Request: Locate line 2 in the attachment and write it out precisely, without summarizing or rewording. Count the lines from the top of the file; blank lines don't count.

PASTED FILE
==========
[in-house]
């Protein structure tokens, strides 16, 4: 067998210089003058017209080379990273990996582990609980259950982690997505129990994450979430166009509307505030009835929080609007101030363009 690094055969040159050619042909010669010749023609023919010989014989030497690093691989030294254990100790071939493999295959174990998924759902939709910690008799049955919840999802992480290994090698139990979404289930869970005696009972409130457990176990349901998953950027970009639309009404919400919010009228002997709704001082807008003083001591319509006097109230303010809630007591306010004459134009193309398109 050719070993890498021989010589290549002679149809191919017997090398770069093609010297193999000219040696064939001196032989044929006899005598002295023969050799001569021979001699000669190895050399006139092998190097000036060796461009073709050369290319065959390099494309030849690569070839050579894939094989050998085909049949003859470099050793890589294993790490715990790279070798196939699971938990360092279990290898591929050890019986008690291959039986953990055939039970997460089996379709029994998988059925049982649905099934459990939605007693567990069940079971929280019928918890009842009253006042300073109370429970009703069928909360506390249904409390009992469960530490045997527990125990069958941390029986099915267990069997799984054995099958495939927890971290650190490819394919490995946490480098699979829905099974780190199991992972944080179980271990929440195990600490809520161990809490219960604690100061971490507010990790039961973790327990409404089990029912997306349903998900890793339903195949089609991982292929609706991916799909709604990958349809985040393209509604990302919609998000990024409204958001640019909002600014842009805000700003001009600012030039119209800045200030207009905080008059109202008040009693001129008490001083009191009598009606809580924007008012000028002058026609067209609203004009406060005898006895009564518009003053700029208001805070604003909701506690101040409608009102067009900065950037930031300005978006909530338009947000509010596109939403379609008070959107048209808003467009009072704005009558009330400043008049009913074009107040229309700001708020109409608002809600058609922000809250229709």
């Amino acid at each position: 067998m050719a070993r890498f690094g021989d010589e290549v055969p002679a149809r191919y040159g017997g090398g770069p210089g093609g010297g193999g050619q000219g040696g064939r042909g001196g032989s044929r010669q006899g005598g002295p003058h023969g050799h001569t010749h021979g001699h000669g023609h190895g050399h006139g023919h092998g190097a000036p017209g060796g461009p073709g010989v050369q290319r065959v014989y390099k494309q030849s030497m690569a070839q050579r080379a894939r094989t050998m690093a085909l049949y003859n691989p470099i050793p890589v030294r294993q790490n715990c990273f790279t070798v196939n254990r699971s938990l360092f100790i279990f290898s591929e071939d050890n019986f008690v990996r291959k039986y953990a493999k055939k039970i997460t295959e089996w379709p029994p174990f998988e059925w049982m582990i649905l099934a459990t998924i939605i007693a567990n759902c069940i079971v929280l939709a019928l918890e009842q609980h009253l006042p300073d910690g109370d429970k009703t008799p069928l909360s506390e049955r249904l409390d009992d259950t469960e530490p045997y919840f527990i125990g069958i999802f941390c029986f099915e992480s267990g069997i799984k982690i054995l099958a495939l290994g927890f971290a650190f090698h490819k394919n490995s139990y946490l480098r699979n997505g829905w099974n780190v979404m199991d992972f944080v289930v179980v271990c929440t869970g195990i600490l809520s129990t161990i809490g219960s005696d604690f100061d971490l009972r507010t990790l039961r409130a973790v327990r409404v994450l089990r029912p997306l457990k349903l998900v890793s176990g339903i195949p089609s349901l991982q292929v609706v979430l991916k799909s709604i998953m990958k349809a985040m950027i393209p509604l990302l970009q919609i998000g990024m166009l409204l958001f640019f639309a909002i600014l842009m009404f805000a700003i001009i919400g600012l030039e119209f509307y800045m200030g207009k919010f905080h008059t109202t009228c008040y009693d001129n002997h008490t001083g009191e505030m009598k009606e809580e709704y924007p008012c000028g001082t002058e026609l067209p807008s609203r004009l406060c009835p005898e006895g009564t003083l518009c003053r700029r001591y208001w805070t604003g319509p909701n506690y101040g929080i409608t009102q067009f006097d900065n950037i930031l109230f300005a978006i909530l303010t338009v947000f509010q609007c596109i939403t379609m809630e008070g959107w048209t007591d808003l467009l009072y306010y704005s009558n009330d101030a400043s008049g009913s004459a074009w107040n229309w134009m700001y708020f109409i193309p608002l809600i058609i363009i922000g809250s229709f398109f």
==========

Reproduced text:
């Protein structure tokens, strides 16, 4: 067998210089003058017209080379990273990996582990609980259950982690997505129990994450979430166009509307505030009835929080609007101030363009 690094055969040159050619042909010669010749023609023919010989014989030497690093691989030294254990100790071939493999295959174990998924759902939709910690008799049955919840999802992480290994090698139990979404289930869970005696009972409130457990176990349901998953950027970009639309009404919400919010009228002997709704001082807008003083001591319509006097109230303010809630007591306010004459134009193309398109 050719070993890498021989010589290549002679149809191919017997090398770069093609010297193999000219040696064939001196032989044929006899005598002295023969050799001569021979001699000669190895050399006139092998190097000036060796461009073709050369290319065959390099494309030849690569070839050579894939094989050998085909049949003859470099050793890589294993790490715990790279070798196939699971938990360092279990290898591929050890019986008690291959039986953990055939039970997460089996379709029994998988059925049982649905099934459990939605007693567990069940079971929280019928918890009842009253006042300073109370429970009703069928909360506390249904409390009992469960530490045997527990125990069958941390029986099915267990069997799984054995099958495939927890971290650190490819394919490995946490480098699979829905099974780190199991992972944080179980271990929440195990600490809520161990809490219960604690100061971490507010990790039961973790327990409404089990029912997306349903998900890793339903195949089609991982292929609706991916799909709604990958349809985040393209509604990302919609998000990024409204958001640019909002600014842009805000700003001009600012030039119209800045200030207009905080008059109202008040009693001129008490001083009191009598009606809580924007008012000028002058026609067209609203004009406060005898006895009564518009003053700029208001805070604003909701506690101040409608009102067009900065950037930031300005978006909530338009947000509010596109939403379609008070959107048209808003467009009072704005009558009330400043008049009913074009107040229309700001708020109409608002809600058609922000809250229709």